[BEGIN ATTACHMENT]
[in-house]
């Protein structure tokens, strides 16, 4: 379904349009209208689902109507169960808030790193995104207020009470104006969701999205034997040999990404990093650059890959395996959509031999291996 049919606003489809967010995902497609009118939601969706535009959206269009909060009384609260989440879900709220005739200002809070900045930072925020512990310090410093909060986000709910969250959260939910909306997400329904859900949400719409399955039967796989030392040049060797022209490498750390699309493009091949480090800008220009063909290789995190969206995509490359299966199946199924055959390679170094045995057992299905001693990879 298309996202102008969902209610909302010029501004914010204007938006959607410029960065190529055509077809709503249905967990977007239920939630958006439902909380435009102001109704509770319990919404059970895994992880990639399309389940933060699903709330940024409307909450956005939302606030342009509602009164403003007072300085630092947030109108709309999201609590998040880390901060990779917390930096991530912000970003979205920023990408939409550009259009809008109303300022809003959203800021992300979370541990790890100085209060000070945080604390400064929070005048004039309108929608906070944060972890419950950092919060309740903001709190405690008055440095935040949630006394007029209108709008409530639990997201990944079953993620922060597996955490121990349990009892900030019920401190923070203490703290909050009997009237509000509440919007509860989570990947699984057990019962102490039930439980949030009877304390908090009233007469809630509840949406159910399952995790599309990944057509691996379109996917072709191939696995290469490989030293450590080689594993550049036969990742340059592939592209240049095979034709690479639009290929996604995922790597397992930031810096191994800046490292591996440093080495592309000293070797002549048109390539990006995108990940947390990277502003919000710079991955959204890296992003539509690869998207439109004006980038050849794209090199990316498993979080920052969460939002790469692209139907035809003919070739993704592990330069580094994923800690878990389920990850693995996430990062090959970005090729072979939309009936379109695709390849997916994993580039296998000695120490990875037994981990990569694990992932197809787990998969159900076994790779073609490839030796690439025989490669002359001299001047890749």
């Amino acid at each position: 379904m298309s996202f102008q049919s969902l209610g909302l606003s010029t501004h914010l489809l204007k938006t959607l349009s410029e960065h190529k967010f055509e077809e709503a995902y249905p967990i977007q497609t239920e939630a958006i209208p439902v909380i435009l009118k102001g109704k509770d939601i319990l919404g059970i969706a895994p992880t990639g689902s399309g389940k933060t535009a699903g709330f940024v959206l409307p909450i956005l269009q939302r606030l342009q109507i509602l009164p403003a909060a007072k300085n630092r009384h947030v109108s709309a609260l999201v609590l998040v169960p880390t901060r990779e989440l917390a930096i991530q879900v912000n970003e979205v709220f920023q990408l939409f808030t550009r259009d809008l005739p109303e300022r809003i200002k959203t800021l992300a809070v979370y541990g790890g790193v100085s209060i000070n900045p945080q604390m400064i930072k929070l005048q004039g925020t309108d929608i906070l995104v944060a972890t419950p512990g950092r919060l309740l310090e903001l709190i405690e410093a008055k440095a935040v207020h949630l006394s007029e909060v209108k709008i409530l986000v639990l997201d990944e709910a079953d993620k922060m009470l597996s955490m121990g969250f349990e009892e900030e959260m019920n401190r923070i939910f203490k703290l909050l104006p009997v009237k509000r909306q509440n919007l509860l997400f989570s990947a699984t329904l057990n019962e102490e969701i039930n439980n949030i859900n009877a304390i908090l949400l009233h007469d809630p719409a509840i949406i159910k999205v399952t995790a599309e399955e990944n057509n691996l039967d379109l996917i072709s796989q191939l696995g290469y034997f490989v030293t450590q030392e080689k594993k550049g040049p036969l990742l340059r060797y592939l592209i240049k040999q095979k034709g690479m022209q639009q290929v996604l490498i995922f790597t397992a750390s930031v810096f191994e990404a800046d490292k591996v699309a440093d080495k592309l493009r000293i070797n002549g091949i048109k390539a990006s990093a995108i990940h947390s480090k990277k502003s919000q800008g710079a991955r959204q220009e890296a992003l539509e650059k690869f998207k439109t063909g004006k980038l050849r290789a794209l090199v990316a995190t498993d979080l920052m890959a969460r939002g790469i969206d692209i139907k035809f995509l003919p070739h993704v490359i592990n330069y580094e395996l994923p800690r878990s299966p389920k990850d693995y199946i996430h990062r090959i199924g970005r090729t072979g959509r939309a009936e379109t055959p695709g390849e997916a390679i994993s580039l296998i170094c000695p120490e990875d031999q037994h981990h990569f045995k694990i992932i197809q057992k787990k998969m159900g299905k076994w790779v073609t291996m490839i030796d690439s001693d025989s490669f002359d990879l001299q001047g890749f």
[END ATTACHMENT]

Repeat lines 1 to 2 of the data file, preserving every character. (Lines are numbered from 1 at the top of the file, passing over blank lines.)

[in-house]
């Protein structure tokens, strides 16, 4: 379904349009209208689902109507169960808030790193995104207020009470104006969701999205034997040999990404990093650059890959395996959509031999291996 049919606003489809967010995902497609009118939601969706535009959206269009909060009384609260989440879900709220005739200002809070900045930072925020512990310090410093909060986000709910969250959260939910909306997400329904859900949400719409399955039967796989030392040049060797022209490498750390699309493009091949480090800008220009063909290789995190969206995509490359299966199946199924055959390679170094045995057992299905001693990879 298309996202102008969902209610909302010029501004914010204007938006959607410029960065190529055509077809709503249905967990977007239920939630958006439902909380435009102001109704509770319990919404059970895994992880990639399309389940933060699903709330940024409307909450956005939302606030342009509602009164403003007072300085630092947030109108709309999201609590998040880390901060990779917390930096991530912000970003979205920023990408939409550009259009809008109303300022809003959203800021992300979370541990790890100085209060000070945080604390400064929070005048004039309108929608906070944060972890419950950092919060309740903001709190405690008055440095935040949630006394007029209108709008409530639990997201990944079953993620922060597996955490121990349990009892900030019920401190923070203490703290909050009997009237509000509440919007509860989570990947699984057990019962102490039930439980949030009877304390908090009233007469809630509840949406159910399952995790599309990944057509691996379109996917072709191939696995290469490989030293450590080689594993550049036969990742340059592939592209240049095979034709690479639009290929996604995922790597397992930031810096191994800046490292591996440093080495592309000293070797002549048109390539990006995108990940947390990277502003919000710079991955959204890296992003539509690869998207439109004006980038050849794209090199990316498993979080920052969460939002790469692209139907035809003919070739993704592990330069580094994923800690878990389920990850693995996430990062090959970005090729072979939309009936379109695709390849997916994993580039296998000695120490990875037994981990990569694990992932197809787990998969159900076994790779073609490839030796690439025989490669002359001299001047890749």